Update: April 26, 2017
A federal mandate requiring calories be posted on menus for restaurants and grocery stores was to take effect May 5, 2017.   On April 25, 2017, the U.S. Food and Drug Administration postponed its implementation to allow for public comment on the rule.  If you have questions about how this delay may impact your business, please contact your attorney, or any member of the Hospitality Group of Bose McKinney & Evans LLP.  Below is an article published earlier in 2017 about the anticipated rules.

Original Publication Date: January 6, 2017

Food Menu Labeling Requirements Are In Effect. Enforcement Expected May 2017
The new FDA food menu labeling rules, which were originally to be effective as of December 1, 2015, are now in effect as of December 1, 2016. While the FDA has stated it will not enforce the rules until May 5, 2017, covered establishments should be in compliance.

Covered Establishments
Covered establishments include grocery stores, restaurants, movie theaters and other retail food establishments that:
  • Are part of a chain with 20 or more locations;
  • Do business under the same name (regardless of the type of ownership); and
  • Sell substantially the same menu items.
Other retail food establishments may voluntarily elect to register to be covered under the new regulations, which could allow them to avoid various state and local labeling requirements.

Types of Foods to be Labeled
The new labeling requirements apply to standard menu items. Specifically, the law refers to restaurant-type food that is routinely included on a menu or menu board or routinely offered as self-service food or food on display. Restaurant-type foods are further defined as foods that are intended for immediate consumption, whether eaten at the establishment, while walking or driving away, or soon after arriving at another location.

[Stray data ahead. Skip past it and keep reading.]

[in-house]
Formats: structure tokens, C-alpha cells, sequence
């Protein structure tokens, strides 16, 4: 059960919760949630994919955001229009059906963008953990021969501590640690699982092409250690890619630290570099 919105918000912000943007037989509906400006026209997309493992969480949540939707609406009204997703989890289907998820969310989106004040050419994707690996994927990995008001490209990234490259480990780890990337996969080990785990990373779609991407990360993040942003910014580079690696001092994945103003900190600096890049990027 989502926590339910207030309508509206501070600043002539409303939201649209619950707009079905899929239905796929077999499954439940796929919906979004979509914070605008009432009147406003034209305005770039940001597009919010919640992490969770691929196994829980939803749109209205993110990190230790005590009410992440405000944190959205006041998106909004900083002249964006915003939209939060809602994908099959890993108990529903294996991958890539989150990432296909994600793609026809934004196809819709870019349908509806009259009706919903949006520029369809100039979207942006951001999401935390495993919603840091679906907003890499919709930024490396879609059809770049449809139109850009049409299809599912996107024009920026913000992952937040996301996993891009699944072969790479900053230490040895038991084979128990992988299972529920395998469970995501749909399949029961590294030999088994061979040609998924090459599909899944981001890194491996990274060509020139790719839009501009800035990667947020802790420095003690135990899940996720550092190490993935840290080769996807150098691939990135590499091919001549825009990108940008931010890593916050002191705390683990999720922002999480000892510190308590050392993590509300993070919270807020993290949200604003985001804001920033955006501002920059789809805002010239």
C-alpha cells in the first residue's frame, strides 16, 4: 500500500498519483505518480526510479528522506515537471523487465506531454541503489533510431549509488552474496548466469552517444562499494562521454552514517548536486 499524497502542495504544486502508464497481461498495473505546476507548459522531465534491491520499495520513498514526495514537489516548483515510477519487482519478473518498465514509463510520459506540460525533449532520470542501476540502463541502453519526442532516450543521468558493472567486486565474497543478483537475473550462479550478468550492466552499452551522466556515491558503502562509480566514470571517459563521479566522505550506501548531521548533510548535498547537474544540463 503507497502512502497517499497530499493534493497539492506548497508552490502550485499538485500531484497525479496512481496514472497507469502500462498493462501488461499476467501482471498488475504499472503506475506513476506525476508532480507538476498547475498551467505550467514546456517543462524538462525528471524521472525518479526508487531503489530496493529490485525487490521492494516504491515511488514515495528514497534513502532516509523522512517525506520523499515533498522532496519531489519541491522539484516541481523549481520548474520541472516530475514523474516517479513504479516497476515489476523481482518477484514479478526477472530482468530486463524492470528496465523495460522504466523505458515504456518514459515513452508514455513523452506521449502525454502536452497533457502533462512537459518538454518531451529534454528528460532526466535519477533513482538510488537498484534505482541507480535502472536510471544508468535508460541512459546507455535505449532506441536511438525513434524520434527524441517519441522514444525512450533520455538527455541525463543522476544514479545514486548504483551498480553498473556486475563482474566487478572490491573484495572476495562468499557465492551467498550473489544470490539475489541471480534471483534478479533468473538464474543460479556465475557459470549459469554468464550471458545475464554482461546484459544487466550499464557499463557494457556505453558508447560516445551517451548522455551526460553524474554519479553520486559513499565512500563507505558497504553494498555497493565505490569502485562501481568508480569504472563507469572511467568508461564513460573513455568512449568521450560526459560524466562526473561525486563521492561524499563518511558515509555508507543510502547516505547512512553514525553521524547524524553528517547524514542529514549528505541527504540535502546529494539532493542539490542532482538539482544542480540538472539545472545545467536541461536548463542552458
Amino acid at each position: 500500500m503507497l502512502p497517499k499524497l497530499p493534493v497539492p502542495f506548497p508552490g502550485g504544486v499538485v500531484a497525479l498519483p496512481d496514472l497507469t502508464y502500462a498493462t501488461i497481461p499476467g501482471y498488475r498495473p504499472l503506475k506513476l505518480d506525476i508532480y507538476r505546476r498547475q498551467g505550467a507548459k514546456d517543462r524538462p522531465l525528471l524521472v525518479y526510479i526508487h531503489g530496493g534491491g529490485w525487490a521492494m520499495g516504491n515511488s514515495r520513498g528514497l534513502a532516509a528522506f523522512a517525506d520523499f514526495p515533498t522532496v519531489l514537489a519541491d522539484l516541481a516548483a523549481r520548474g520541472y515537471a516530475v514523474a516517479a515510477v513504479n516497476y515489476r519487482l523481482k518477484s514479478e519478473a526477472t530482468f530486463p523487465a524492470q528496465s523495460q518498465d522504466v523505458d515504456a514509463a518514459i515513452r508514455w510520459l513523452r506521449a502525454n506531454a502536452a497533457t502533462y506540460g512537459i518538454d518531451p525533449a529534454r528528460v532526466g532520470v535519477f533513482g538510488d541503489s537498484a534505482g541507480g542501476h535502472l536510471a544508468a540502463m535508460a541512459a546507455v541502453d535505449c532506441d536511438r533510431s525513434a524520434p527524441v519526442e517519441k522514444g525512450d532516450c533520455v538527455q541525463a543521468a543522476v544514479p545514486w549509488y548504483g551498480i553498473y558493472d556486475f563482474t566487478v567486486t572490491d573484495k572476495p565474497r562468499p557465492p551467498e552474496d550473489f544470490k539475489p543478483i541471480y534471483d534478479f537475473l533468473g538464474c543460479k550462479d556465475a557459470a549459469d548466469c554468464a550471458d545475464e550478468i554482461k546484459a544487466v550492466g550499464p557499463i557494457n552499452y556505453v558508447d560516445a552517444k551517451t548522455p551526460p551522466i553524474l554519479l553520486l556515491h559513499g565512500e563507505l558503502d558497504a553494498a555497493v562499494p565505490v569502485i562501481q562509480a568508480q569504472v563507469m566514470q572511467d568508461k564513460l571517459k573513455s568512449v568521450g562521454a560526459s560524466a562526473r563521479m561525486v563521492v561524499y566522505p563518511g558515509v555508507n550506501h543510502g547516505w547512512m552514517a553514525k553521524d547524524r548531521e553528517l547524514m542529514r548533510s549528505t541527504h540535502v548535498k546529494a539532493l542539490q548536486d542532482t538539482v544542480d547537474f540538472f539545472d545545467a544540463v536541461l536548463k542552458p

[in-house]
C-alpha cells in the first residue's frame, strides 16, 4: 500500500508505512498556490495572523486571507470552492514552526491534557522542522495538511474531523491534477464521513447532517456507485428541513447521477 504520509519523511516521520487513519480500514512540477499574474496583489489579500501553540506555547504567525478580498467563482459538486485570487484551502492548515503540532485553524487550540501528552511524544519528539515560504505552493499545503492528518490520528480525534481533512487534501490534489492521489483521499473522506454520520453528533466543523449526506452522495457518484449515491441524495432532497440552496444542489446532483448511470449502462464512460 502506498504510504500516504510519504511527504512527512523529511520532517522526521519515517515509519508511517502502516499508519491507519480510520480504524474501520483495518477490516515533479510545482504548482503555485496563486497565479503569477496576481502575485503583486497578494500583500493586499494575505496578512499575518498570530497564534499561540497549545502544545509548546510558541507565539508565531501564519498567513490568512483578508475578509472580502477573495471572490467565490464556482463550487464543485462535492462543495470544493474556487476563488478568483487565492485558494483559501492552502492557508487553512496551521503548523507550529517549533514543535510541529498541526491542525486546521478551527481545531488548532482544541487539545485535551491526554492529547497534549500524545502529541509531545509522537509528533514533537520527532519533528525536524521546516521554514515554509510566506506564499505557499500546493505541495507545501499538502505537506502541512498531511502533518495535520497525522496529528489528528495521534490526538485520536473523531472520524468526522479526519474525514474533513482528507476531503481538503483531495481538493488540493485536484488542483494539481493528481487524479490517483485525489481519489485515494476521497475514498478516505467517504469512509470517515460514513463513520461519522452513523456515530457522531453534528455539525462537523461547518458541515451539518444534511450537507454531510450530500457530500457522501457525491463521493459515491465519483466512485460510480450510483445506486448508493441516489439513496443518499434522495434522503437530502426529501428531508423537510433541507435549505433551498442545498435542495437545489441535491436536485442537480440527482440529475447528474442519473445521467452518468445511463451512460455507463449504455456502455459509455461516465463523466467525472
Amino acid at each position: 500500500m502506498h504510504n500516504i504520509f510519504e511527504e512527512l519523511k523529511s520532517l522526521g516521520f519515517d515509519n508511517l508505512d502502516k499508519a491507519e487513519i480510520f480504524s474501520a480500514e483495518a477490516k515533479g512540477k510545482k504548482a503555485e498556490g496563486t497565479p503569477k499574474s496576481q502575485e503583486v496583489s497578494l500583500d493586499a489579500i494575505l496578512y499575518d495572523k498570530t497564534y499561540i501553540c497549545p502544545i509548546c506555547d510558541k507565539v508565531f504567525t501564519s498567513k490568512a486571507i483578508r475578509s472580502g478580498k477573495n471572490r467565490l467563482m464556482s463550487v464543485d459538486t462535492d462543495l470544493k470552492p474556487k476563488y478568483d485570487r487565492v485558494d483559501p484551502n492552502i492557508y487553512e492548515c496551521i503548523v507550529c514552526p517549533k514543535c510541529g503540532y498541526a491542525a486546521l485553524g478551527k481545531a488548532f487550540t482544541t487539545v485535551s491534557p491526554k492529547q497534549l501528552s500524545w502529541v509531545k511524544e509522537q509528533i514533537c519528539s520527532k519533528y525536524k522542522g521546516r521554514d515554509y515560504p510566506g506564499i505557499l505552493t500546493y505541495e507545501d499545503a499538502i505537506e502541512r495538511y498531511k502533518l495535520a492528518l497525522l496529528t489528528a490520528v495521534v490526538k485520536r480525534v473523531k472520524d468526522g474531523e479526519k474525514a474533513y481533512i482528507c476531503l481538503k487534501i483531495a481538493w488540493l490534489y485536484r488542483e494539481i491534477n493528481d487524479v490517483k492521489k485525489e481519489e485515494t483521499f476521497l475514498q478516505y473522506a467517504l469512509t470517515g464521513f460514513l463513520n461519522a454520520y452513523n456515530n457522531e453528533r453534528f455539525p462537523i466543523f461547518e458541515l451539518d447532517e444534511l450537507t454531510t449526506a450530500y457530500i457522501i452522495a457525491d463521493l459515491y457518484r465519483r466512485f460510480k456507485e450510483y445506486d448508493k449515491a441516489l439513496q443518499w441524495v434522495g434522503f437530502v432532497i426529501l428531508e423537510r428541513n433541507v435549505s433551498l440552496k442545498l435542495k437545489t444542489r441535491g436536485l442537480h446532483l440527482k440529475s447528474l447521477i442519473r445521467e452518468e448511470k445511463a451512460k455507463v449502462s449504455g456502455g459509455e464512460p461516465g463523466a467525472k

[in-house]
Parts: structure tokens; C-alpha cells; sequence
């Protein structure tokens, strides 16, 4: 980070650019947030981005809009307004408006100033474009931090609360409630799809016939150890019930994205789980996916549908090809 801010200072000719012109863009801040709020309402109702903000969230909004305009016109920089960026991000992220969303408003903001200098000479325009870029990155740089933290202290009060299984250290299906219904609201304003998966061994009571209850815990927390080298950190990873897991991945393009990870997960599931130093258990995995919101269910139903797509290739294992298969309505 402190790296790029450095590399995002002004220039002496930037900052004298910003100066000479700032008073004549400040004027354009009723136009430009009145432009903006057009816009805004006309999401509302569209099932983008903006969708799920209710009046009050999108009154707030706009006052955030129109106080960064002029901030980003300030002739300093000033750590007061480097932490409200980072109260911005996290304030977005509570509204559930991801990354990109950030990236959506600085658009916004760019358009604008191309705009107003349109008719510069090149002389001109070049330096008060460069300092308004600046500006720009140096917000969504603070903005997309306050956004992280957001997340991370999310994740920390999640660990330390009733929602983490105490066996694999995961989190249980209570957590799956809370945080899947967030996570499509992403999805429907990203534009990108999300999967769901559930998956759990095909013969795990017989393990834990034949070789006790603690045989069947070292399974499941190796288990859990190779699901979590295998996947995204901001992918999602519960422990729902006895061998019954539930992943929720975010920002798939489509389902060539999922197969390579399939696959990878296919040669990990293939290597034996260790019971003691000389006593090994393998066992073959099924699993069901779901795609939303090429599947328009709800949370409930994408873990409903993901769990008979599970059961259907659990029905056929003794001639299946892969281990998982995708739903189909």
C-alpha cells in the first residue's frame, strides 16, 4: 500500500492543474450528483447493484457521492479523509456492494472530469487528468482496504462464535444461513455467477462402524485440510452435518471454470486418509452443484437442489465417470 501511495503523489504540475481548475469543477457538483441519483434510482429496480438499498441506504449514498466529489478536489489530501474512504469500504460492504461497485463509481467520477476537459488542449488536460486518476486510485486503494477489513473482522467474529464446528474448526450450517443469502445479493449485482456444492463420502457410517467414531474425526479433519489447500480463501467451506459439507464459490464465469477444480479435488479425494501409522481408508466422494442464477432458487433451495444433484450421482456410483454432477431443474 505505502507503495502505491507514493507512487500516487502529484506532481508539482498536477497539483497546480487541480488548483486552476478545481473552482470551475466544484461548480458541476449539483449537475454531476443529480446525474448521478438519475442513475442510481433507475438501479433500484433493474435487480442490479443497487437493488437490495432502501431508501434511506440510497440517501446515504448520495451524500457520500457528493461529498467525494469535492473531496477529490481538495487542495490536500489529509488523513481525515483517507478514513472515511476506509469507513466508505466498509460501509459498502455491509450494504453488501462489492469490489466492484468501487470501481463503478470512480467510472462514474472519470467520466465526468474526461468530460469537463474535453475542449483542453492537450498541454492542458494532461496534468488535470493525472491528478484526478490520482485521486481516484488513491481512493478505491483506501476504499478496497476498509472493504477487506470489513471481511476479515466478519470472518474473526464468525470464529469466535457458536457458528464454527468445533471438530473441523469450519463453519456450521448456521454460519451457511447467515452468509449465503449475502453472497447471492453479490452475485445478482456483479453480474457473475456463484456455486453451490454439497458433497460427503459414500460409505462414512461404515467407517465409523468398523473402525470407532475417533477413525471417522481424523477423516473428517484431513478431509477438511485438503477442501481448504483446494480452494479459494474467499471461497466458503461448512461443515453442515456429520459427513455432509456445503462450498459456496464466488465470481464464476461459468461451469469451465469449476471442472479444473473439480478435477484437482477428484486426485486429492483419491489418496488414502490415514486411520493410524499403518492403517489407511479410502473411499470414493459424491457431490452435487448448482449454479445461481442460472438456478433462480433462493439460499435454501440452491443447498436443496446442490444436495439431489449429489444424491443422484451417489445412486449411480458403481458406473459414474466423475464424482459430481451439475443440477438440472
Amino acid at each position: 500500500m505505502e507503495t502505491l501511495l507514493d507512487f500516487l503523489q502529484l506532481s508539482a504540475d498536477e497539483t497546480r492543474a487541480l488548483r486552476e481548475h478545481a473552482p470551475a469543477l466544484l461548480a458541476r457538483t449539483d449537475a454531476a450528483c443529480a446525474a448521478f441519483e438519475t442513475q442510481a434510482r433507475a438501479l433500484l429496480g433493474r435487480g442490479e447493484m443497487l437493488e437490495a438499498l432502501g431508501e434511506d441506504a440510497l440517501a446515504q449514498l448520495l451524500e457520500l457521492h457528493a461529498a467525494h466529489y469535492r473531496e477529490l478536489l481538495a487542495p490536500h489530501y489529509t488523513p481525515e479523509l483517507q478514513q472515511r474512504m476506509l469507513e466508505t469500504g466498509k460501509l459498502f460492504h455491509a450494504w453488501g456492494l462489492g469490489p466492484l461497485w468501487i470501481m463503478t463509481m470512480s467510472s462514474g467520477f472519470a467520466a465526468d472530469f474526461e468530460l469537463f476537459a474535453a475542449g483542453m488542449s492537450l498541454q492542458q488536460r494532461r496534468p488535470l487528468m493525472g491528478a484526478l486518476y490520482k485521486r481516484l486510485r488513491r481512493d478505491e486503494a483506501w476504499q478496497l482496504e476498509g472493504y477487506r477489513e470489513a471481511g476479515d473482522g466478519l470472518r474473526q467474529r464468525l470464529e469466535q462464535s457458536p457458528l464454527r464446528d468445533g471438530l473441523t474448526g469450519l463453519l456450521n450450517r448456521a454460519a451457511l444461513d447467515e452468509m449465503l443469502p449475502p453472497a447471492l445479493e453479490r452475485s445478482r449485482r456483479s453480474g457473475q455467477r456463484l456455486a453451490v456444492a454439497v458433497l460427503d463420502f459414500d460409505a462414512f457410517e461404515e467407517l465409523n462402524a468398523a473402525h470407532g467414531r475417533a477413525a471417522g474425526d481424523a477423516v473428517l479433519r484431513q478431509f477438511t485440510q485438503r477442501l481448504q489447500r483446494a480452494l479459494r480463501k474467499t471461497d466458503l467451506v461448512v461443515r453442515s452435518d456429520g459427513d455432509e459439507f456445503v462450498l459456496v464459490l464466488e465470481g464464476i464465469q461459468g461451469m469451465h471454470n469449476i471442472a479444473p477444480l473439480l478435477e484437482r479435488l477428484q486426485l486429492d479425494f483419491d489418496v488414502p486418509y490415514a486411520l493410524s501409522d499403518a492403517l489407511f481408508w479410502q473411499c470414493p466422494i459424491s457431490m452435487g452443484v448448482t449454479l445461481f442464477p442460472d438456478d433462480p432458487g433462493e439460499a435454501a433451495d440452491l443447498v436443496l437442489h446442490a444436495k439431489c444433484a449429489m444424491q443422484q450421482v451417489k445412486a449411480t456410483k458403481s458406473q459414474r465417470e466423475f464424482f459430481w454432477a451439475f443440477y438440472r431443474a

Items Excluded From Labeling
Daily specials, condiments that are for general use, temporary menu items, custom orders and food that is part of a customary market test are excluded from the labeling requirements.

Application of the Menu Labeling Regulations to Alcoholic Beverages
If alcoholic beverages are standard items listed on a menu or menu board, then they are subject to the labeling requirements. In addition, self-service alcoholic beverages, such as bottles of beer or wine in a cooler of a quick service restaurant, also must comply with the labeling expectations. Alternatively, alcoholic beverages that are on display but are not offered for self-service, such as bottles behind the bar used for mixed drinks, are not covered. Additionally, alcoholic beverages ordered by customers at a bar (and are not on a menu or menu board) are exempt from the menu labeling requirements.

Required Information
Covered establishments will be required to list the information below in any medium (menu, menu board, online menu) from which a customer may make an order for beverage or food.
  • Calorie information for all standard menu items.
  • A statement that says: “2,000 calories a day is used for general nutrition advice, but calorie needs vary.”
  • A statement that says: “Additional nutrition information available upon request.”
The new FDA rules even encompass formatting requirements for each of these disclosures. The driving factor is for the information to be noticed, read and understood by average customers. Therefore, the information is to be conspicuously displayed using a color, font size and contrasting background that will attract attention to the data.
Covered establishments also must make detailed nutrition information for standard menu items available upon customer request. These items must include the amount of:
  • calories
  • fat
  • protein
  • sodium
  • sugars
  • cholesterol
  • total carbohydrates and
  • other nutrients
In addition, covered establishments must:
  • Use information from reputable nutrition databases, laboratory analysis or Nutrition Facts labels on packaged foods to establish a reasonable basis for their nutrient declarations;
  • Establish processes to ensure that the method of preparation and serving size of a standard menu item adhere to the factors on which its nutrient values were determined; and
  • Make records substantiating those values available to the FDA within a reasonable period of time upon request.

For more information, contact any member of the Hospitality Group of Bose McKinney & Evans LLP.